Disney’s Aladdin is summoned to the Music Hall May 30-June 4
The national tour of Disney’s Aladdin is all set to bring magical wish-fulfillment grandeur to the Musical Hall from May 30 to June 4.
Viewers can expect ornate costumes, witty comedy, over 80 special effects, and nostalgic romance from the hit Broadway musical based on both the 1992 animated film of same name and the centuries-old tales of A Thousand and One Nights.
Cast member Cody Hernández, who plays the chief guard of the Sultan Razoul, says the production is an expanded version of the Disney animated film with added musical numbers and wit that will make anyone feel like a kid again—but not in a way that makes you feel like you’re watching an animated kids movie.
Though it’s certainly a kid-friendly show, Hernández says the show has plenty of adult jokes and impressive spectacle that makes the show palatable for adults.
“If you think you know Aladdin and you haven’t seen our musical, you do not know Aladdin,” Hernández says. “Our musical has way more music and characters than the animated feature does.”
Some of his favorites of these bonus songs include a fun, cheeky dancing number where the audience gets to know Aladdin’s three best friends and a sword fighting number where characters tap dance on swords.
There are also the crowd favorites like “A Whole New World” and “Arabian Nights” that many will recognize from the film. For Hernández, the feeling of accomplishment he feels after performing the iconic “A Friend Like Me” is one of his favorite parts of the tour.
“That number is a culmination of all of the work of the over 70 people that we have traveling on this tour, just working their absolute hardest to get that number to be what it is every single night,” Hernández says. “It’s just a huge accomplishment when we stand there, and we’re huffing and puffing, and the crowd is applauding.”
While being a part of his first national tour is more than rewarding, Hernández says the hardest part of his new nomadic lifestyle is being away from his partner, who is back at the home they share in New York. Since his Golden Retriever, Darcy, joined him after six months on tour, Hernández says the homesickness is slightly more tolerable. A New York City dog through and through, Darcy has encountered backyards and the life of an American suburban dog for the first time on their cross-country journey.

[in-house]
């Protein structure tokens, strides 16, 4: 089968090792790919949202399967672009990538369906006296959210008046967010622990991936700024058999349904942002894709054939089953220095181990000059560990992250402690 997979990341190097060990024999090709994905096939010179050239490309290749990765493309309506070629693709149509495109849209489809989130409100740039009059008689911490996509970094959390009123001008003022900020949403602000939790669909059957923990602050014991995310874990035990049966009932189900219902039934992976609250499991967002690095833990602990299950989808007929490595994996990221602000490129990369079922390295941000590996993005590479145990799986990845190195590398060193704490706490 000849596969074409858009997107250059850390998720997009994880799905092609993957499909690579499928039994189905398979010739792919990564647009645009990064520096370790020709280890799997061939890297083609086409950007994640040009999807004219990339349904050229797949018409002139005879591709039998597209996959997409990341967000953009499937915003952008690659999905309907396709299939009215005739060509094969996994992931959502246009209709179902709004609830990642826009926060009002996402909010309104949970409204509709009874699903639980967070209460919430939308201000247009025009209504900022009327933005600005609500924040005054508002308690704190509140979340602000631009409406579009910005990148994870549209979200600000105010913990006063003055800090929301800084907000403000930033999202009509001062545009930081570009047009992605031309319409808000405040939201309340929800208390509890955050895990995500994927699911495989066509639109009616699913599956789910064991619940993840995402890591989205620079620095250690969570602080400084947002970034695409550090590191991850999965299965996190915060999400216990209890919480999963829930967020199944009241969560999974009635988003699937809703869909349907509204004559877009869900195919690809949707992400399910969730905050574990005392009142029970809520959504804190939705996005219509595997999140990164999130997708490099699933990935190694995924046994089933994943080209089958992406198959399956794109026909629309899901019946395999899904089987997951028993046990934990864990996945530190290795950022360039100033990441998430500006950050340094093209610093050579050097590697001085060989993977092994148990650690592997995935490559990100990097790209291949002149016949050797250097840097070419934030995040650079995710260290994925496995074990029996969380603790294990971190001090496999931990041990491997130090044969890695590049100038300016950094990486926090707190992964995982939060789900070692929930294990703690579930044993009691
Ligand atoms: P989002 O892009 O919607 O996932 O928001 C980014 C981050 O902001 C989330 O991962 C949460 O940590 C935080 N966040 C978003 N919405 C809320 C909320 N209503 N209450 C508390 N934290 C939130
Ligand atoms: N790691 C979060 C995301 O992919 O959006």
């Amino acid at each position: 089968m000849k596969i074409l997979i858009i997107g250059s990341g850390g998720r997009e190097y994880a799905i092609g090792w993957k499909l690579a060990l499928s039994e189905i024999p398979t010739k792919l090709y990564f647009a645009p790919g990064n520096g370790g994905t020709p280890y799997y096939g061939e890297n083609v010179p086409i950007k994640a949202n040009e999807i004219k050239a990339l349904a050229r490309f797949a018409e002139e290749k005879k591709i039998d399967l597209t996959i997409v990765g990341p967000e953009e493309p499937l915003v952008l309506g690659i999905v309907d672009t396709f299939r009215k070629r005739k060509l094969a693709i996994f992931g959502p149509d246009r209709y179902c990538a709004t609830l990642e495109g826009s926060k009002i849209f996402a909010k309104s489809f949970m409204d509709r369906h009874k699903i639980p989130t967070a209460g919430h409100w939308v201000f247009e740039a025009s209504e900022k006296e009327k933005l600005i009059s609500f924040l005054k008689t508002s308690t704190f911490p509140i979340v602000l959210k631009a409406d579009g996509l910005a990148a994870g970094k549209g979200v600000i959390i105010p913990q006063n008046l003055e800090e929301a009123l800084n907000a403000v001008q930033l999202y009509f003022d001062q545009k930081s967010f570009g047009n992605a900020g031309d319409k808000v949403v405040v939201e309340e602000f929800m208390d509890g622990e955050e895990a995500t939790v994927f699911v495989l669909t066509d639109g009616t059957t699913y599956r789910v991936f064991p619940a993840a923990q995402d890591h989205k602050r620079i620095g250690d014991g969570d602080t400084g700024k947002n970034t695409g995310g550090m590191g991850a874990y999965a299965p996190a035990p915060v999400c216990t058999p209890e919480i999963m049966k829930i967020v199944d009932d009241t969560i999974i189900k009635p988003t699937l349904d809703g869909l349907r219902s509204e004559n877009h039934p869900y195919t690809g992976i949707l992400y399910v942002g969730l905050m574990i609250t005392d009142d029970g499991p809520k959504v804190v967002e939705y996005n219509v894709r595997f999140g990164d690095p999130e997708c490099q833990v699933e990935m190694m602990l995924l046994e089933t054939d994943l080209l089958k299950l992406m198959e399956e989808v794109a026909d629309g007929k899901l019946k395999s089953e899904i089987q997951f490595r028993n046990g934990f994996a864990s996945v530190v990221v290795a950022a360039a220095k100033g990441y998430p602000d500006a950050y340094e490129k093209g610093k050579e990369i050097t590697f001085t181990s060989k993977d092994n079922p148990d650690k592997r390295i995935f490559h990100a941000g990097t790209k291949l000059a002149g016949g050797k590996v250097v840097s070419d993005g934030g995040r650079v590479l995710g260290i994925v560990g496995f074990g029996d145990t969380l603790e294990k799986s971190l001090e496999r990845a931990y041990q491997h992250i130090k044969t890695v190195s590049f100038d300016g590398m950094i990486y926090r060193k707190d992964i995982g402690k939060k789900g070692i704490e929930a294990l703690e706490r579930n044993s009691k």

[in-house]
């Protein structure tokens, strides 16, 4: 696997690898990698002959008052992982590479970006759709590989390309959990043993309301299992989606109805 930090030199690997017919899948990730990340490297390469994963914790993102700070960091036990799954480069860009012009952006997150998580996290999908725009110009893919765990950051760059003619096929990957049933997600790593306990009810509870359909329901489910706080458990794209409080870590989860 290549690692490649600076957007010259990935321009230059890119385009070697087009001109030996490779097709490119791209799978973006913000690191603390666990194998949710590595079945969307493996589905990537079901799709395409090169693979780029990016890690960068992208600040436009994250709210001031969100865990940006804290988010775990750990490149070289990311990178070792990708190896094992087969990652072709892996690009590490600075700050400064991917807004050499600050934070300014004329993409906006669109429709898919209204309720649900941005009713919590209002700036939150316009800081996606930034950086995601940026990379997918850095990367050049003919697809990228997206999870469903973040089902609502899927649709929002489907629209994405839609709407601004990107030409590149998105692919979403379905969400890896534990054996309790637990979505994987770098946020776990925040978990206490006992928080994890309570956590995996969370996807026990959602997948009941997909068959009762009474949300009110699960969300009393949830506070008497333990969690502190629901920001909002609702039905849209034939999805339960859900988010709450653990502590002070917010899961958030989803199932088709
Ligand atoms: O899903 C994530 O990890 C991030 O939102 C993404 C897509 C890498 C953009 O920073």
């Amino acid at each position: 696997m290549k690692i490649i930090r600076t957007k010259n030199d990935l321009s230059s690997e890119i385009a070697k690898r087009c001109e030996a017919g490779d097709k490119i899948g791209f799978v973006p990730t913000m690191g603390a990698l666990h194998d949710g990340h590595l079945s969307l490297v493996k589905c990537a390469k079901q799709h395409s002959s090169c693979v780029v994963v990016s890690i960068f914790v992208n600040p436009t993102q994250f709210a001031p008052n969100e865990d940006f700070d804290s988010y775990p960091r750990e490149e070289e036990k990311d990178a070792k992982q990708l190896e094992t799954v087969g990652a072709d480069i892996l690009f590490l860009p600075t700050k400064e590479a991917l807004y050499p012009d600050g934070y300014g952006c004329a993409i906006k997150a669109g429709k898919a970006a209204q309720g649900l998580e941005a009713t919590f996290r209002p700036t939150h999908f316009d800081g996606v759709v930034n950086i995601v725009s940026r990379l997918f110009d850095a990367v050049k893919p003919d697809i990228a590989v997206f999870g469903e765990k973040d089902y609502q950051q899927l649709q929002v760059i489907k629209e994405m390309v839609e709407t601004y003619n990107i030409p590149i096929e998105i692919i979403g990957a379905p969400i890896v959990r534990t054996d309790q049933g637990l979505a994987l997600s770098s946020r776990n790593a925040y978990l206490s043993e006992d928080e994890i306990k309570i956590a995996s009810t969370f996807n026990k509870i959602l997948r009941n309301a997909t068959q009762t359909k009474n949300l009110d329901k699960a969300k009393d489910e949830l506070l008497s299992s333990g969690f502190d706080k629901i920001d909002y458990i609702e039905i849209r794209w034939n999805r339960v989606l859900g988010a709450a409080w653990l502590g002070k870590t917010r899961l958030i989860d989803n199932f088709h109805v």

Hernández named Darcy after he was cast as the aloof lead in a production of Pride and Prejudice—one of many productions he has performed in over his musical career. He also did six months of contracts with Arizona Broadway where he was in Beauty and the Beast, Hair, and The Wedding Singer.
Hernández says he is often cast as a dark and broody mean guy like Mr. Darcy—a pattern that has continued within his current role as Razoul, the chief guard of the Sultan and rival of Aladdin.
“Razoul is a little bit more of a bully than I normally play. He’s just the lackey, the minion—he’s not in charge of anything. So he’s always looking for power and gets it brutishly,” Hernández says. “But it’s fun playing him because I get to kind of flex my acting chops just a little bit and be the dark and brooding scary guy, which is so not my M.O. as a human.”
On top of his role as Razoul, Hernández also has roles in the ensemble as Jafar’s understudy and, as the tallest man in the ensemble, the go-to lifter for any dance number that requires a lift. This means his pre-show ritual always entails a core warm-up in preparation for lifting fellow cast members in the air.
In addition to theater, Hernández also juggles roles in his life as a licensed real estate agent and comedian. When his barista salary wasn’t cutting it for the lifestyle he wanted to live—which included more training to book bigger theater roles—he decided to try out real estate in 2017 and discovered he had a knack for it.
As an actor/real estate agent/comedian, the triple threat has learned his interests intermingle quite nicely. Hernández’s experiences in theater and real estate give him plenty of material for his sketch and stand-up writing, and people he meets in show business sometimes become real estate clients.
Though a good chunk of his time in between shows is spent helping clients close deals on real estate in New York and writing new material for comedy gigs, he always makes time to try out a restaurant and coffee shop at each city they stop at.
After wrapping in Chicago Sunday, Hernández and the tour will head to Kansas City for their opening show on May 30 at 7:30 p.m. So far, the North American tour has received raving reviews that match the sentiment of Hernández’s enthusiasm for the show.
“Even if you didn’t love the original movie, there’s so much more to see and it’s so spectacular to see it on stage done live in front of you,” Hernández says. “There really is something for everyone. And it is a runaway train that does not stop—you will not be bored once.”
You can get tickets for the show through Ticketmaster and find more information here. The tour will be in Kansas City May 30 through June 4.